Moments earlier, the dog had bitten one of the deputies in the knee and the teenager had restrained the animal so that it wouldn’t attack again. The deputy bitten by the dog was also struck by a fragment of a bullet that bounced off the ground in the shooting.
A family member identified the teen as Armando Garcia, who had attended R. Rex Parris High School in Palmdale.
In a news conference at the scene hours after the shooting, Capt. Christopher Bergner of the Sheriff’s Department Homicide Bureau said it appeared that both the teen and the deputy had been struck by rounds that ricocheted off the ground when deputies fired at the charging animal.
“He may have been struck by one of the skip rounds in what we’re calling an extremely, extremely unfortunate incident,” Bergner said. “Our initial impression was [the deputies] didn’t even see the individual coming around from the side of the building.”
Authorities said deputies had gone to an apartment complex in the 38500 block of 10th Street East around 3:40 a.m. in response to a call about a loud party. As they arrived, a pit bull charged at them and bit one of the deputies in the left knee, Bergner said.
The teenager, restrained the animal and brought it to the rear of the complex, which was around a corner, Bergner said. Meanwhile, the deputies retreated from the home to call for backup and medical units, who arrived and checked on the bitten deputy’s injuries.
At some point, the pit bull broke free and charged at the deputies again.
Bergner said the dog was a full-grown male that weighed 60 to 65pounds and was five to seven feet away from the deputies when they opened fire.
The dog was struck and retreated to a carport area at the rear of the complex, the Sheriff’s Department said. Deputies decided to try to corral the dog to prevent anyone else from being attacked, but as they approached the carport they saw the boy on the ground wounded.
Deputies provided medical aid before paramedics arrived and took him to Antelope Valley Hospital, where he died.
Garcia’s aunt, Amber Alcantar, said deputies told her the teen was shot while trying to stop the dog from attacking deputies a second time.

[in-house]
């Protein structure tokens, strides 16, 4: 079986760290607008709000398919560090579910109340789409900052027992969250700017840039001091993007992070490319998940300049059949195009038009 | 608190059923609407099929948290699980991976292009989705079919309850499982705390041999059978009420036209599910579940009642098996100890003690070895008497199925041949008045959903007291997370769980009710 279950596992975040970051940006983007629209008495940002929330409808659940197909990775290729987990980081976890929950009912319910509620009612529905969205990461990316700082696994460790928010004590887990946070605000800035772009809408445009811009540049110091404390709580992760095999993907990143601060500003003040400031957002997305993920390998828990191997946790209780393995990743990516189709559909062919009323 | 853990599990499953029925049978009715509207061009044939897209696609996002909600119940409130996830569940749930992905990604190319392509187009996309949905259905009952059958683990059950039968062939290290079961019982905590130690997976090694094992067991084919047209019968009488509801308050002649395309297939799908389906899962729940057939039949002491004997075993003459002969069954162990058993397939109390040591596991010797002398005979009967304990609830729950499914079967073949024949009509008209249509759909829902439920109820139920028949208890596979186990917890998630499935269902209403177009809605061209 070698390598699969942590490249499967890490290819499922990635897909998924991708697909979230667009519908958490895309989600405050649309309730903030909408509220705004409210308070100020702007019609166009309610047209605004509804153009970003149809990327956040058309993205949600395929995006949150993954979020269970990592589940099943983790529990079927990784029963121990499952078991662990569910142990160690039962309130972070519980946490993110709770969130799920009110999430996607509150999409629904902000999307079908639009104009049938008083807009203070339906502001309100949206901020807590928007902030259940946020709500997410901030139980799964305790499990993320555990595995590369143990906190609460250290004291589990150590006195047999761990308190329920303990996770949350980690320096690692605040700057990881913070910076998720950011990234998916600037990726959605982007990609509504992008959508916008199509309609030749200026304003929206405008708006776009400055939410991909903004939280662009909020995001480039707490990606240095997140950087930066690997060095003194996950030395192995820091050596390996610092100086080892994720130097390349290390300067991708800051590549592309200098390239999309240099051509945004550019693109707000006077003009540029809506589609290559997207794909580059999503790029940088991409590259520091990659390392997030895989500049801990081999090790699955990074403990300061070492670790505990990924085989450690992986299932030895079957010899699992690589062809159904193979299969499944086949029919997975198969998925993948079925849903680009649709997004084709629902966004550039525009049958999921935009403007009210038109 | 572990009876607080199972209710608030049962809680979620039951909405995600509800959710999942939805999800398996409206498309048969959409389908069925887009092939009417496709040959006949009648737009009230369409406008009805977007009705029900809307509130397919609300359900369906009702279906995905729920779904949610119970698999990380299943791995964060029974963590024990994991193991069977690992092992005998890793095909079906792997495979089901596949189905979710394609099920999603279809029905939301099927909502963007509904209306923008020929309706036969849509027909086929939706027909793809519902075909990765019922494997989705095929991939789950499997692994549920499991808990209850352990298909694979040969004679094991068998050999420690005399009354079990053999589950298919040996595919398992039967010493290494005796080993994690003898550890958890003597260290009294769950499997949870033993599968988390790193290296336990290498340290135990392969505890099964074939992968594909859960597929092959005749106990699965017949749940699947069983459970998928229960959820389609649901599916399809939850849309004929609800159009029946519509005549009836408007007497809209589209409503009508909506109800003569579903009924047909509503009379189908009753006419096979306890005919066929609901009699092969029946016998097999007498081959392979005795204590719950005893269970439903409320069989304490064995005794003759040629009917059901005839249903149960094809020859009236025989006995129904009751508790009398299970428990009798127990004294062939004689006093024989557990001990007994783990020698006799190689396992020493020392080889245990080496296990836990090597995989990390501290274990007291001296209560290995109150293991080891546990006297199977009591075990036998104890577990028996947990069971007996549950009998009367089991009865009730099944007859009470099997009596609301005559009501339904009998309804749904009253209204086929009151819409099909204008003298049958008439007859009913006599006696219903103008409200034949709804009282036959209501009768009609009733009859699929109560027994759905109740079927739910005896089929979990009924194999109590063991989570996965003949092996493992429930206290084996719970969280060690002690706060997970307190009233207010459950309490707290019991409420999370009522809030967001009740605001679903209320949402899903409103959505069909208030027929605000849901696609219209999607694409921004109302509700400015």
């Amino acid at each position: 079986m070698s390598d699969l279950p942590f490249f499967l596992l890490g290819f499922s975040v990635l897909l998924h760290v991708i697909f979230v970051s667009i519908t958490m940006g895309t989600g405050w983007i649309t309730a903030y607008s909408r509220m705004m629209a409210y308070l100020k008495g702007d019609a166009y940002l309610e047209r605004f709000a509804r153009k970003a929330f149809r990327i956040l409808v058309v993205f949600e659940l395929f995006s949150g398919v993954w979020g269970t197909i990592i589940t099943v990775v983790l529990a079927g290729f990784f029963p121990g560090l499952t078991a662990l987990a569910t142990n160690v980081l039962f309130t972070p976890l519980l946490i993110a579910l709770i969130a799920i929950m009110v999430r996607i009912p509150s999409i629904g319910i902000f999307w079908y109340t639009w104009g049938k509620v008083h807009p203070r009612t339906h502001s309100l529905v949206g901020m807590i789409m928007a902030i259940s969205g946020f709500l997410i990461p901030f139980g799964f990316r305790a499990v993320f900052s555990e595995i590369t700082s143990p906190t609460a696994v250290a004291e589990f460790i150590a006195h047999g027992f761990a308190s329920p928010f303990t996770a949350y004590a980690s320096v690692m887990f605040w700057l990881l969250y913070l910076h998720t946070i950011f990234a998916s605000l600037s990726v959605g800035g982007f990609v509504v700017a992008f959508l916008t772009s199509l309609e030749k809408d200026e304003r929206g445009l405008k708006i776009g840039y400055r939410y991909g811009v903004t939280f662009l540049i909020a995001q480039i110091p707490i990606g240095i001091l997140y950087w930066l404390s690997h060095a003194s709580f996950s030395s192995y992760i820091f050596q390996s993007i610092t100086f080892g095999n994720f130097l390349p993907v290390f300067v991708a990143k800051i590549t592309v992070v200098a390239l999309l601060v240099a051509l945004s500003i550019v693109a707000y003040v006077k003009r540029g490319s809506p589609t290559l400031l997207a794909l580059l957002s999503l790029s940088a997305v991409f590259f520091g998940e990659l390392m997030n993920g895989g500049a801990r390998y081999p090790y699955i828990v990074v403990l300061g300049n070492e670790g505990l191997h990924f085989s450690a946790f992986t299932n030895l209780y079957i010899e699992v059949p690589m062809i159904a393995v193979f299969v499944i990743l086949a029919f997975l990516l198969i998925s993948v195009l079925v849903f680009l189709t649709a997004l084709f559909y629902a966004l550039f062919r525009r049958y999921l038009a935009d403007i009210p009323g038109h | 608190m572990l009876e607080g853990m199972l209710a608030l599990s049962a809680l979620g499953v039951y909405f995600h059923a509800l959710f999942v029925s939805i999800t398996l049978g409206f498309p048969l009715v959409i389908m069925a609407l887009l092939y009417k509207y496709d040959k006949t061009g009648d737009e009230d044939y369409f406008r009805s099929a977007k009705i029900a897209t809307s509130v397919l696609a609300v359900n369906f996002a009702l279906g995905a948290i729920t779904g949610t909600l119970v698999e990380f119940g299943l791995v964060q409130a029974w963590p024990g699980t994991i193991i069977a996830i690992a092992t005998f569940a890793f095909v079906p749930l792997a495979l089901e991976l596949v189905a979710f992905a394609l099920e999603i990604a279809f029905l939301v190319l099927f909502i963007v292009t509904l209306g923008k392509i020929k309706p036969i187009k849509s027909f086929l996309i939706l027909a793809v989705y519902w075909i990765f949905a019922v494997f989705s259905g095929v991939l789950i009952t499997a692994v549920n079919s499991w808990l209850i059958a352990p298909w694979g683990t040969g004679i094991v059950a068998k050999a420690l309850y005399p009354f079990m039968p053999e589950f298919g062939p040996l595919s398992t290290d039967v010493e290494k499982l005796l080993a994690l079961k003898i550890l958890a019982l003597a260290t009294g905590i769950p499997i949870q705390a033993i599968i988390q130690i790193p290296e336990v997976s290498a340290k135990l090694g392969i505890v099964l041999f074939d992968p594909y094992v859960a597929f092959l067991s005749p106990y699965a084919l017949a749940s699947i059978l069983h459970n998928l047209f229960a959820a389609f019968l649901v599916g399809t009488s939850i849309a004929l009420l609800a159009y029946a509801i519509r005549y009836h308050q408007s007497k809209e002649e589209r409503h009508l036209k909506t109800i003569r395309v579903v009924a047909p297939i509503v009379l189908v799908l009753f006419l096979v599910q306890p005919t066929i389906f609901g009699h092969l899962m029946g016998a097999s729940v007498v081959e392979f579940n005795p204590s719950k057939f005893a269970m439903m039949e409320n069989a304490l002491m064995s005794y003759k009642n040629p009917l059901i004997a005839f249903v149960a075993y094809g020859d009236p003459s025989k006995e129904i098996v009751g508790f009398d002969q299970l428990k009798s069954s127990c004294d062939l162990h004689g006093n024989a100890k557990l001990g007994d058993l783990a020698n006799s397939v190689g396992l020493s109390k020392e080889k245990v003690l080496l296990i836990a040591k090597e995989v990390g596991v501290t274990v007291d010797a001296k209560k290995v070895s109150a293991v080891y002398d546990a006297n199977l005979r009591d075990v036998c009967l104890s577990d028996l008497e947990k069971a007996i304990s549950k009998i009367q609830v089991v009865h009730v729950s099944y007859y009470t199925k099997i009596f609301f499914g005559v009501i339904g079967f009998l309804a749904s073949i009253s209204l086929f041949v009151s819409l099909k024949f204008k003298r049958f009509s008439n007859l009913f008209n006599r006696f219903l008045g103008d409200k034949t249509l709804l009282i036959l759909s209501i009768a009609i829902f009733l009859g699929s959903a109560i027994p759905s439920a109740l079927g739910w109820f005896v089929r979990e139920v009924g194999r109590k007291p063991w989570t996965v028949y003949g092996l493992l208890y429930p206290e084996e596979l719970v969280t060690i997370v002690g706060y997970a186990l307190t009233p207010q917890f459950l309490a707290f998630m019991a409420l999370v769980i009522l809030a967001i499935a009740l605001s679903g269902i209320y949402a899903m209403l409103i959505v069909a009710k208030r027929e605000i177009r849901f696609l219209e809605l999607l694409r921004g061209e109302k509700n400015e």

Alcantar said she heard a knock on her door in the early morning. It was Garcia’s friend, who was frantically looking for the boy’s mother.
The youngster was holding a pair of bloodied shoes. They were Garcia’s, Alcantar said.
"Obviously something was wrong," the aunt said. She and Garcia’s mother went to two hospitals in search of him, but couldn’t find him and eventually returned home.
The dog's owner declined to give her name because “she had too many things going on with the law right now.”
She said the dog is a 3-year-old blue-nosed pit bull. Her home is used as a local hangout by some of the neighborhood kids.
“They are all my friends,” the woman said. “They are good kids. They come over and they listen to music.”
She said that, like on any ordinary night, the neighborhood kids were hanging out early Thursday and listening to music. Her dog was off its leash, but is well-mannered, she said.
She was skeptical at deputies’ claims that her dog attacked them.
“That's not my dog. That's not his personality,” she said.
After the shooting, deputies hauled her pit bull and Chihuahua away.
“They took the dog, but [Garcia] lost his life. That's not justice," she said.
The deputy who was bitten and later struck by a bullet fragment was treated at another local hospital and was released, Bergner said. The dog was shot and survived but will be euthanized.
Under the department’s use-of-force policy, deputies are allowed to fire at animals if they “reasonably believe” that they’re about to be killed or be seriously injured by the animal.
Bergner said any time a deputy fires a duty weapon, he or she is put on temporary desk duty while the incident is investigated.